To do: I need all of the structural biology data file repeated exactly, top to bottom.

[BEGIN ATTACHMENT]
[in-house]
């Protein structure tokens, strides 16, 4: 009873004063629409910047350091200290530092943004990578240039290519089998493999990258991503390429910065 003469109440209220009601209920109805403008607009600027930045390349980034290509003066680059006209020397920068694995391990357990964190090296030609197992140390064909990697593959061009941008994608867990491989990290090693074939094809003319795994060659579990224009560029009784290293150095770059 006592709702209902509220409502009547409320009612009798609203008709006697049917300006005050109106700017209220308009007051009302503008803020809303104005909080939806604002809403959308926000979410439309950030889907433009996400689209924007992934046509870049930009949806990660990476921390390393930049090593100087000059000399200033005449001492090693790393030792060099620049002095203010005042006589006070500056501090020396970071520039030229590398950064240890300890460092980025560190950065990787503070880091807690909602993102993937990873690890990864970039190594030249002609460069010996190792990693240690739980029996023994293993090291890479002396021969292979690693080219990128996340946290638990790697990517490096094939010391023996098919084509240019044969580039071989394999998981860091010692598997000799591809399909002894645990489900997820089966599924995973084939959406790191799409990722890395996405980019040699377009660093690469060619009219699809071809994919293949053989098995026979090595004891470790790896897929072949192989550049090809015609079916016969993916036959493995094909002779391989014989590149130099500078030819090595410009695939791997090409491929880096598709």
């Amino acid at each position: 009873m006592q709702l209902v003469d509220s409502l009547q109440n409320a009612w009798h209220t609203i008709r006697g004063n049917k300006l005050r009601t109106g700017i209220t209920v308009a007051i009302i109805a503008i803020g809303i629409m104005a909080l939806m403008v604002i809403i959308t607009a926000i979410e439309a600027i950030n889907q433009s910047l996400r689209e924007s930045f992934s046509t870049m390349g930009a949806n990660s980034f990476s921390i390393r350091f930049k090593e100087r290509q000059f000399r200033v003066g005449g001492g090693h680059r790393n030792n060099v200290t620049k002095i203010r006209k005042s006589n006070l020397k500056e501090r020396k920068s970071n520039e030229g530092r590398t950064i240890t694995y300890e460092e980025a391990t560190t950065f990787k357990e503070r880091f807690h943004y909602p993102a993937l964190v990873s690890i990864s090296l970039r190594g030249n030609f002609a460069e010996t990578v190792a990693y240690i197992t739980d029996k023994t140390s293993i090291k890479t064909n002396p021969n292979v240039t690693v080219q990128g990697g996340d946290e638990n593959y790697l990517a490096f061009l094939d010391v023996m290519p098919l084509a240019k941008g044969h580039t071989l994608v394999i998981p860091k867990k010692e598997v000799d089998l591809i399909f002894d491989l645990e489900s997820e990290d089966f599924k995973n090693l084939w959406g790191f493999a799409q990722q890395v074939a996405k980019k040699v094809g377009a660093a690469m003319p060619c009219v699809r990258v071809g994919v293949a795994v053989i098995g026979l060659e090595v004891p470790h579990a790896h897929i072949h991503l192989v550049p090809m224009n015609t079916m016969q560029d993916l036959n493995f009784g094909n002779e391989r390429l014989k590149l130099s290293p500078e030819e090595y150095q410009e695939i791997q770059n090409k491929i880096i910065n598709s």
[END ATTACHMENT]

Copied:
[in-house]
């Protein structure tokens, strides 16, 4: 009873004063629409910047350091200290530092943004990578240039290519089998493999990258991503390429910065 003469109440209220009601209920109805403008607009600027930045390349980034290509003066680059006209020397920068694995391990357990964190090296030609197992140390064909990697593959061009941008994608867990491989990290090693074939094809003319795994060659579990224009560029009784290293150095770059 006592709702209902509220409502009547409320009612009798609203008709006697049917300006005050109106700017209220308009007051009302503008803020809303104005909080939806604002809403959308926000979410439309950030889907433009996400689209924007992934046509870049930009949806990660990476921390390393930049090593100087000059000399200033005449001492090693790393030792060099620049002095203010005042006589006070500056501090020396970071520039030229590398950064240890300890460092980025560190950065990787503070880091807690909602993102993937990873690890990864970039190594030249002609460069010996190792990693240690739980029996023994293993090291890479002396021969292979690693080219990128996340946290638990790697990517490096094939010391023996098919084509240019044969580039071989394999998981860091010692598997000799591809399909002894645990489900997820089966599924995973084939959406790191799409990722890395996405980019040699377009660093690469060619009219699809071809994919293949053989098995026979090595004891470790790896897929072949192989550049090809015609079916016969993916036959493995094909002779391989014989590149130099500078030819090595410009695939791997090409491929880096598709």
């Amino acid at each position: 009873m006592q709702l209902v003469d509220s409502l009547q109440n409320a009612w009798h209220t609203i008709r006697g004063n049917k300006l005050r009601t109106g700017i209220t209920v308009a007051i009302i109805a503008i803020g809303i629409m104005a909080l939806m403008v604002i809403i959308t607009a926000i979410e439309a600027i950030n889907q433009s910047l996400r689209e924007s930045f992934s046509t870049m390349g930009a949806n990660s980034f990476s921390i390393r350091f930049k090593e100087r290509q000059f000399r200033v003066g005449g001492g090693h680059r790393n030792n060099v200290t620049k002095i203010r006209k005042s006589n006070l020397k500056e501090r020396k920068s970071n520039e030229g530092r590398t950064i240890t694995y300890e460092e980025a391990t560190t950065f990787k357990e503070r880091f807690h943004y909602p993102a993937l964190v990873s690890i990864s090296l970039r190594g030249n030609f002609a460069e010996t990578v190792a990693y240690i197992t739980d029996k023994t140390s293993i090291k890479t064909n002396p021969n292979v240039t690693v080219q990128g990697g996340d946290e638990n593959y790697l990517a490096f061009l094939d010391v023996m290519p098919l084509a240019k941008g044969h580039t071989l994608v394999i998981p860091k867990k010692e598997v000799d089998l591809i399909f002894d491989l645990e489900s997820e990290d089966f599924k995973n090693l084939w959406g790191f493999a799409q990722q890395v074939a996405k980019k040699v094809g377009a660093a690469m003319p060619c009219v699809r990258v071809g994919v293949a795994v053989i098995g026979l060659e090595v004891p470790h579990a790896h897929i072949h991503l192989v550049p090809m224009n015609t079916m016969q560029d993916l036959n493995f009784g094909n002779e391989r390429l014989k590149l130099s290293p500078e030819e090595y150095q410009e695939i791997q770059n090409k491929i880096i910065n598709s």